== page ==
Matt Hancock has been left red-faced after the United Nations u-turned on appointing him as a special representative.
The former health secretary has made no secret of his wish to reboot his political career since he was forced to quit when he was caught breaking his own social distancing rules by kissing an aide.
On Tuesday Mr. Hancock proudly announced he was joining the United Nations in an unpaid role working to help African countries recover from Covid-19.
But his comeback has stalled as it’s emerged the appointment ‘is not being taken forward’.
The UN Economic Commission for Africa ‘has advised him of the matter’, a spokesperson added.
The withdrawal of the offer was welcomed by Global Justice Now, which said there’s another way Mr Hancock can
The campaign group’s director Nick Dearden said: ‘It is right for the UN to reconsider this appointment.
‘If Matt Hancock wants to help African countries recover from the pandemic, he should lobby the Prime Minister to back a patent waiver on Covid-19 vaccines.
‘If he’d done that when he was in government, tens of millions more people could already have been vaccinated across the continent.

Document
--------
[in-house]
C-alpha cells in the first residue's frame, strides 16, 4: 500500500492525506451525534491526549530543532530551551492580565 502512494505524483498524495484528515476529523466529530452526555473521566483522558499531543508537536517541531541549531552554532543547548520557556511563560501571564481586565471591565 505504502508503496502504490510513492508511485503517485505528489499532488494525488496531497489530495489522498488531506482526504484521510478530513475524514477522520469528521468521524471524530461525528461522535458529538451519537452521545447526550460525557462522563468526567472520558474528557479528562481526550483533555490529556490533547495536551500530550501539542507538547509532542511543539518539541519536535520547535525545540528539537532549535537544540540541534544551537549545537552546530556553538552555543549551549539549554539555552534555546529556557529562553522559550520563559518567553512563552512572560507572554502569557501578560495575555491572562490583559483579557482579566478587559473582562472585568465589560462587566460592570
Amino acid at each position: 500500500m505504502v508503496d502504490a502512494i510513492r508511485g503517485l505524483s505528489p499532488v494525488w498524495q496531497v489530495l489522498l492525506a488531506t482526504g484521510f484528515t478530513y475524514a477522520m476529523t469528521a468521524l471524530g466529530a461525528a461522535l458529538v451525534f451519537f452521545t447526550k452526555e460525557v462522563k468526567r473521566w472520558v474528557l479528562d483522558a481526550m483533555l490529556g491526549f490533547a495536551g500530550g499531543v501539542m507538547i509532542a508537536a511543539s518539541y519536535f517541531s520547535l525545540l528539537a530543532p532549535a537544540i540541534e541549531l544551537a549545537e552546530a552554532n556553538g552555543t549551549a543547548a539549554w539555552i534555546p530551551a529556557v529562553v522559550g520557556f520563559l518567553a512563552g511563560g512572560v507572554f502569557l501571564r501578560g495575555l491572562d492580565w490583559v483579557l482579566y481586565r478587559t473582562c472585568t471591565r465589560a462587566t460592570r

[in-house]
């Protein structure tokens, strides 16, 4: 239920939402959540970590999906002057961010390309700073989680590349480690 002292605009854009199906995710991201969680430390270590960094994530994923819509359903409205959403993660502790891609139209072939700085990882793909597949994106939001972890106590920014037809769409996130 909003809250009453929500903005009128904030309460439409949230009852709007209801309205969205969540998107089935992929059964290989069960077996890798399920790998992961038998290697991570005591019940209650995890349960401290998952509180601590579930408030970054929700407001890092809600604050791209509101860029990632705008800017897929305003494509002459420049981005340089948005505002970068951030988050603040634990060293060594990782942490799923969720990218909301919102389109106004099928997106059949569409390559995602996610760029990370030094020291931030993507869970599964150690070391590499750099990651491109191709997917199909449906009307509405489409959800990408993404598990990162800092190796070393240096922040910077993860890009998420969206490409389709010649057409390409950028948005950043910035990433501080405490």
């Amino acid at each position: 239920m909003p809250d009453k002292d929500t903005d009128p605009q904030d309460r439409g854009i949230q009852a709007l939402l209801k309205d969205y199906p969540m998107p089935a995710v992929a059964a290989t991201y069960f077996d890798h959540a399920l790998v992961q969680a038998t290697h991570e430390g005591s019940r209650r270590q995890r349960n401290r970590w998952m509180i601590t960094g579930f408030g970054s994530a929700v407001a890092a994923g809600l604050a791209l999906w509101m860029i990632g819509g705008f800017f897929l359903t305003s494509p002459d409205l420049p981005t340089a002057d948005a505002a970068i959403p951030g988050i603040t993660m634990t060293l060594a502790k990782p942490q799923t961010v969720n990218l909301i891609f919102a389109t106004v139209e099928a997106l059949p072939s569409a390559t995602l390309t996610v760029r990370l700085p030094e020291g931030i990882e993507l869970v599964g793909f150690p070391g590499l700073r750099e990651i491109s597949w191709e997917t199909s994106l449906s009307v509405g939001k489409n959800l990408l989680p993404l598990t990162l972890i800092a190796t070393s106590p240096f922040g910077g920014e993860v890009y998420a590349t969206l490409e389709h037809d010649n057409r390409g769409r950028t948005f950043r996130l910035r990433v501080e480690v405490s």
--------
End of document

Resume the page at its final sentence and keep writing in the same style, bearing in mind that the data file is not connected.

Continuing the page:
‘The last thing the African continent needs is a failed British politician. This isn’t the 19th century.’
Mr. Hancock shared congratulations he received from a host of ministers, including Foreign Secretary Liz Truss and Culture Secretary Nadine Dorries, on his Twitter timeline.
But the timing of it was criticised as it came on the same day a damning report from MPs was published on how errors and delays by the government and scientific advisers cost lives during the pandemic.
In June, Mr. Hancock, who was married to his wife Martha at the time, resigned from his Cabinet role over kissing and embracing aide Gina Coladangelo (a university friend) in his office.
The under secretary-general of the UN, Vera Songwe, had said Mr. Hancock’s ‘success’ in handling the UK’s pandemic response is a testament to the strengths he would bring to the role.
According to the UN, African countries face paying more than £300 billion to recover from the pandemic.
Mr. Hancock has been approached for comment.